BNP Paribas AM: Euro high-yield bonds - too much of a good thing
What’s not to love about European high-yield bonds? A supportive central bank that suppresses yield across the region, purchasing managers’ indices at six-and-a-half-year highs, more upgrades than downgrades, a low default rate, improving fundamentals and strong technical factors. With that backdrop, European high-yield bonds had generated a return of 6.5% year to date (to October), a little over twice that of European investment-grade bonds and with only about two thirds of the volatility (see table). High yield is supposed to be riskier than investment-grade, right, not less? Too good to be true, yes? After such good performance, one wonders where we go from here.
Our view is that conditions are likely to remain supportive, certainly from a fundamentals perspective. Default rates are expected to remain low, at about 1% in 2018. Companies are generally continuing to reduce their debt metrics and – thanks to accommodative financial conditions – improve their cash flow with lower interest payments (see figures 1 and 2). With solid economic activity across the region, companies should be able to find pricing power, allowing them to further improve their cash flows and debt metrics. This should contribute to keeping default rates low for the foreseeable future.
It is anomalous, however, that high-yield bonds are less volatile than investment-grade bonds, and we think this will correct itself in time. Just how long that will take is difficult to say, but the end of the ECB’s quantitative easing program could provide a good starting point. In our view, the mini sell-off we saw in November 2017 is a sign that we are heading for that normalization. It is difficult to point to one single factor that drove the repricing, but we think the significant fall in Altice’s share and bond prices following its profit warning was the catalyst. Expectations of future cash flows had disconnected from reality and the profit warning from the management of this telecommunications conglomerate led to massive reductions in bond positions. What started as an idiosyncratic situation quickly morphed into a general deterioration in sentiment and rising distrust of the most highly-indebted companies. Spreads on bonds of other higher beta names widened in sympathy, while higher-quality issues held their value much better. Mutual funds and exchange-traded funds suffered outflows and it looked like things could turn ugly quickly. However, the market stabilized; after all, investment managers have been conditioned to buy the dip and bargain-hunting helped bonds find a floor. In the end, the sell-off was well contained and — as long as there is no macroeconomic shock — one could even envisage a ‘Santa rally’ that could pave the way for decent performance in January.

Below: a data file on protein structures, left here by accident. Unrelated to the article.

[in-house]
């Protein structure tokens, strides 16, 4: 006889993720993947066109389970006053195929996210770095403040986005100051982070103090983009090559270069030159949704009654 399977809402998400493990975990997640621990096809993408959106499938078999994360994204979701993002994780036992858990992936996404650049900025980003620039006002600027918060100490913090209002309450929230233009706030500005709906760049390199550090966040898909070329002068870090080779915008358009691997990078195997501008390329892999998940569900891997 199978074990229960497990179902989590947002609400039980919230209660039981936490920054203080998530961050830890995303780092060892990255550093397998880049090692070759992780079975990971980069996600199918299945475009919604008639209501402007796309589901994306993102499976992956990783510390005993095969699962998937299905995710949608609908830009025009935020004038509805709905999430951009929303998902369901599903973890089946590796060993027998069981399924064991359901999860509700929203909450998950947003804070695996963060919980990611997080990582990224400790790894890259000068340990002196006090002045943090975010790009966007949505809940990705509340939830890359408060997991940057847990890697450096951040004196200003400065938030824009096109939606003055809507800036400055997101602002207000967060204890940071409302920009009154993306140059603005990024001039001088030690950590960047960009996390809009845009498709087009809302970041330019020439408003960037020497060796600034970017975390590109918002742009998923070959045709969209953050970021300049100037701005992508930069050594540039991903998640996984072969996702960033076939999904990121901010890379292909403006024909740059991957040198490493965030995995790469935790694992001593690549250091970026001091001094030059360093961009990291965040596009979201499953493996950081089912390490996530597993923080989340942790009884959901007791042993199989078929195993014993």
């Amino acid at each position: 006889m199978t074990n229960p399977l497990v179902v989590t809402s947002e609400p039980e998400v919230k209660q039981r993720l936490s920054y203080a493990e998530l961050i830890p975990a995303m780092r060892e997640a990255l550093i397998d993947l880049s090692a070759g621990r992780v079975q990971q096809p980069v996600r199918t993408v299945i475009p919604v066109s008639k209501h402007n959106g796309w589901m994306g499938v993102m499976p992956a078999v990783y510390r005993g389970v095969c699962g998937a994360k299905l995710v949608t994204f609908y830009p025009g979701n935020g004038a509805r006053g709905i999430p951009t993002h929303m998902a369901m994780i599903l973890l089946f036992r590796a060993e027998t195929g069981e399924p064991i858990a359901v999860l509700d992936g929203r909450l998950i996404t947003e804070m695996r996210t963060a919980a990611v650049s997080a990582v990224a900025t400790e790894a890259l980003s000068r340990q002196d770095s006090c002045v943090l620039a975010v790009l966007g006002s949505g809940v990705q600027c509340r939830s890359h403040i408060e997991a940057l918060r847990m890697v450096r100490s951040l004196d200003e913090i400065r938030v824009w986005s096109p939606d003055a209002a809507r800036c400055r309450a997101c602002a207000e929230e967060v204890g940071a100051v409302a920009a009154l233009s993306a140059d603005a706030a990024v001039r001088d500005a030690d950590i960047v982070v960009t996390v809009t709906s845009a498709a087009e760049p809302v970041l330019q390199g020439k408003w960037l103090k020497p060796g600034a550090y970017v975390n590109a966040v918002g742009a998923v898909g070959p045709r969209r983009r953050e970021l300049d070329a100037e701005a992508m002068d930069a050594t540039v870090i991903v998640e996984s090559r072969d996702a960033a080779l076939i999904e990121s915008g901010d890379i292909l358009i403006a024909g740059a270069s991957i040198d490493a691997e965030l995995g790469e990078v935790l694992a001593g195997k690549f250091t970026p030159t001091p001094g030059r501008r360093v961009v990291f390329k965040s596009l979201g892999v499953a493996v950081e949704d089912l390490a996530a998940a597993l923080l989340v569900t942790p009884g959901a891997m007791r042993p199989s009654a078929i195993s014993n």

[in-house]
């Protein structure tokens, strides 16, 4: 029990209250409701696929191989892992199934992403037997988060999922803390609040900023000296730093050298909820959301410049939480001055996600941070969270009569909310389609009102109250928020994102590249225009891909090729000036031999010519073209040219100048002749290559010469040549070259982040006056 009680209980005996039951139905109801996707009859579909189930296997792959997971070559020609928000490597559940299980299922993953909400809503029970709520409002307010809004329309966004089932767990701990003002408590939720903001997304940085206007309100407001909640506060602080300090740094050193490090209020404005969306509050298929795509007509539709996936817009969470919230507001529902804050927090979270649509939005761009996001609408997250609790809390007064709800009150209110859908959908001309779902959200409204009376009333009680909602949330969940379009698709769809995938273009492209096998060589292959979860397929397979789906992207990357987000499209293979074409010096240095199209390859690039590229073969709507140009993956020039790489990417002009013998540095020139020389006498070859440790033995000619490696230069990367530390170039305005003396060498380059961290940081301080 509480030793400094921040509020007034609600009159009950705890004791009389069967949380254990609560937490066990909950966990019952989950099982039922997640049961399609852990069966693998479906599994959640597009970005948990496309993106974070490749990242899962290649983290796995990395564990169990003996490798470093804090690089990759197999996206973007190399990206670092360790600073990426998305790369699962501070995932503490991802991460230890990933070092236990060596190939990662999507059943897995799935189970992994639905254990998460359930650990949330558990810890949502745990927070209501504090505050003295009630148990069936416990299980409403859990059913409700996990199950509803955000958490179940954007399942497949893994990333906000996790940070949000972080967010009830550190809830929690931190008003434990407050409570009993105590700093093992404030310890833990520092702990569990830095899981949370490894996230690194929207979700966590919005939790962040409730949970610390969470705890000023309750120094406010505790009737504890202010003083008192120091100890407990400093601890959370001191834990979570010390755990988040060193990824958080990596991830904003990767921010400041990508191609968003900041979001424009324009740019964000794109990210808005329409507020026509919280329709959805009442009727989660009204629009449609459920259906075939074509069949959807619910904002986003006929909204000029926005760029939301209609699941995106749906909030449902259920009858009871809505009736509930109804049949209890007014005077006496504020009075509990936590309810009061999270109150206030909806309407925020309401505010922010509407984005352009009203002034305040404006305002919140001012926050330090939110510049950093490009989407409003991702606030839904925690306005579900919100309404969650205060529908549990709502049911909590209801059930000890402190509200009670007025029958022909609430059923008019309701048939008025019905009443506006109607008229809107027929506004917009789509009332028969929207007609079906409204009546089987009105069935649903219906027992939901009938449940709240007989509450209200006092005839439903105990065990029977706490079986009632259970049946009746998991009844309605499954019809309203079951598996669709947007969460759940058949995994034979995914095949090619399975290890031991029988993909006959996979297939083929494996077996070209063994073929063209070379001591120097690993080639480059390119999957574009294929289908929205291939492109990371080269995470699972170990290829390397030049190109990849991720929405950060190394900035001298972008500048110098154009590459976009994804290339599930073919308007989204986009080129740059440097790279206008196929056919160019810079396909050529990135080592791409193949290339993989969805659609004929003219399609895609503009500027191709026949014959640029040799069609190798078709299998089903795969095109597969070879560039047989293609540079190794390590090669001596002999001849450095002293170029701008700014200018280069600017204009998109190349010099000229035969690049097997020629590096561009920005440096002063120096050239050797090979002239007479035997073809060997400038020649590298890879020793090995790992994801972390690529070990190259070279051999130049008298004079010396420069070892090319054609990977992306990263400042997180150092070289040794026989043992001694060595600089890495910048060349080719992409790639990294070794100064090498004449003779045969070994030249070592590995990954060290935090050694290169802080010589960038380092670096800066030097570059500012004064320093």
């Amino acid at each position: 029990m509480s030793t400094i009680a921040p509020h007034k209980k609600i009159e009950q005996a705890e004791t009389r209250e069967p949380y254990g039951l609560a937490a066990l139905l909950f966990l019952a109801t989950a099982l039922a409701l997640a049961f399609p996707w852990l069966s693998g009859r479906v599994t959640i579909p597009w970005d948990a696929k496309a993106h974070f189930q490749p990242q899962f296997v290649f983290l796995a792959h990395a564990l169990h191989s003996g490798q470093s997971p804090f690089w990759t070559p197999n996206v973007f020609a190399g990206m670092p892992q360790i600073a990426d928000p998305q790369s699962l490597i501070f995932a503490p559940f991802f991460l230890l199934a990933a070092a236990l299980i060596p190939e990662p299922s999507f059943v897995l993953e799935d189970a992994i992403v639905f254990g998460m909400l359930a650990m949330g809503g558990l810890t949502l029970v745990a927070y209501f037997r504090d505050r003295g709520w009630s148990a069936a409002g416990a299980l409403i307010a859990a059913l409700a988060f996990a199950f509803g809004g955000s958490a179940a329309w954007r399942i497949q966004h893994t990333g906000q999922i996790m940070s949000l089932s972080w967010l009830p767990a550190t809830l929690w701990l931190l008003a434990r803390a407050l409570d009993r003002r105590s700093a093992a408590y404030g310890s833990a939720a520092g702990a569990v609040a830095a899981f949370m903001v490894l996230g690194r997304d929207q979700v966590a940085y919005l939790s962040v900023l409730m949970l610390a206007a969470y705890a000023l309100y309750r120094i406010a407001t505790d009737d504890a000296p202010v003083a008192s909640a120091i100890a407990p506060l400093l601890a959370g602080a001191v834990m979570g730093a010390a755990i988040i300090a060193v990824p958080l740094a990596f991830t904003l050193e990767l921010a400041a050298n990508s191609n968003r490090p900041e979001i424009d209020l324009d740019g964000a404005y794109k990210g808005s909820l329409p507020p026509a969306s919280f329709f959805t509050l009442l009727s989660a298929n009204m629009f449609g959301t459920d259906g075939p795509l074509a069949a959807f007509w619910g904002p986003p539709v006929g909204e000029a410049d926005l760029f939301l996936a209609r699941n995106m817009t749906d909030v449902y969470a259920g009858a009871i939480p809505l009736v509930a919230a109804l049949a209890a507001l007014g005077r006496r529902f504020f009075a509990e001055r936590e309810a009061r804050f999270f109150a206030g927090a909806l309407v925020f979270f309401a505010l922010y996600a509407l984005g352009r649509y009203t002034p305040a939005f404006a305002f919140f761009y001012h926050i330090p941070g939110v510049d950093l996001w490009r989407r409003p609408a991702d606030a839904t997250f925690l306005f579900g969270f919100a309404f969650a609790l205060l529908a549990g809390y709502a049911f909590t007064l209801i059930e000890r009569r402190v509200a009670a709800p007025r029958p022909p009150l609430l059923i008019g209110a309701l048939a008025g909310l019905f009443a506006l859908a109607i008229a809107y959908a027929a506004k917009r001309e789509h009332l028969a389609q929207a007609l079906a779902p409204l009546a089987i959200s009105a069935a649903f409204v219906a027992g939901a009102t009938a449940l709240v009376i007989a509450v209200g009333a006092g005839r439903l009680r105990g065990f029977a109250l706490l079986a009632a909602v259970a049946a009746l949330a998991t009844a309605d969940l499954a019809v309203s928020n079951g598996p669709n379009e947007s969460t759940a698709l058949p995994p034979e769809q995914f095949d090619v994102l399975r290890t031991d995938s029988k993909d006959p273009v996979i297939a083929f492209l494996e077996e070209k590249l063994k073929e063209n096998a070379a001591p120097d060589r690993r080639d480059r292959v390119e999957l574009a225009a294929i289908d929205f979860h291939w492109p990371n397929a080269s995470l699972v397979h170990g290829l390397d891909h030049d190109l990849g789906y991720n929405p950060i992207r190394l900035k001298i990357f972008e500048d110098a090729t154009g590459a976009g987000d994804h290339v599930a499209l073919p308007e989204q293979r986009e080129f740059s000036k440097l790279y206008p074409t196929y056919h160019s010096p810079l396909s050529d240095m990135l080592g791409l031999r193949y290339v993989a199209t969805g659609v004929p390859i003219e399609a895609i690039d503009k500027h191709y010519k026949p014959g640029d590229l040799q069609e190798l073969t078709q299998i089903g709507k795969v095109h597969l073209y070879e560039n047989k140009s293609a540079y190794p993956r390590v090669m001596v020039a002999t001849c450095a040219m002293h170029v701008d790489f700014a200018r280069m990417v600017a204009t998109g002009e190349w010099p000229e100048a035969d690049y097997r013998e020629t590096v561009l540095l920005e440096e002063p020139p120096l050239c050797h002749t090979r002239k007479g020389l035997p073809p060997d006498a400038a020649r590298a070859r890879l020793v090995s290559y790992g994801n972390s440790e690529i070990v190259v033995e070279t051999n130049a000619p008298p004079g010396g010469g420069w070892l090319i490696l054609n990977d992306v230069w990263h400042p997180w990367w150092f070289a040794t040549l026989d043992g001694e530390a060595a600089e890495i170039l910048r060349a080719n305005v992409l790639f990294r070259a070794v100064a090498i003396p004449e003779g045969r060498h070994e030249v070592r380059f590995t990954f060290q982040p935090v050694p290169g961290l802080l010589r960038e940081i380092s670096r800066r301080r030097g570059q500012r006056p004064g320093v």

So, with everyone back in the pool, does the party now continue? In the short term, quite possibly so. We believe, though, that over the medium term, the market needs to prepare for such jumps in volatility and by doing so it should change the composition of demand for high yield bonds. Spreads have compressed by about 100bp year-to-date and thus capital appreciation has contributed to 40% of the total return for the year, with the coupon contributing ‘only’ 60%.
Interestingly, high-yield mutual fund flows have on average experienced small outflows this year. This means the marginal demand for high-yield has not come from traditional buyers, but rather from fixed-income investors that have ventured beyond their natural mandate to boost returns, while quite exceptionally also reducing the volatility of their portfolios. As “reality checks” between valuation and fundamentals do inevitably happen, we think even a measured increase in high-yield volatility could prove too much for these investors to stomach.
That should enable high-yield bond investors to demand compensation via higher spreads, especially as we expect many high-quality BB issues to be upgraded back to investment grade, leaving a smaller pool of investments to pick from, with on average a slightly riskier profile. In the end, we think long-term investors in high yield will benefit from a stickier pool of money, higher spreads and – assuming German Bunds also ‘normalize’ at a higher level – from a better all-in yield. As long as the fundamentals remain sound, we can live with some short-term volatility and believe this will provide opportunities for the active investor.
Figure 1. European high-yield net debt / EBITDA
(Data as at June 2017. Issuer leverage weighted by debt. Sources: J.P. Morgan, Bloomberg, BNP Paribas Asset Management.)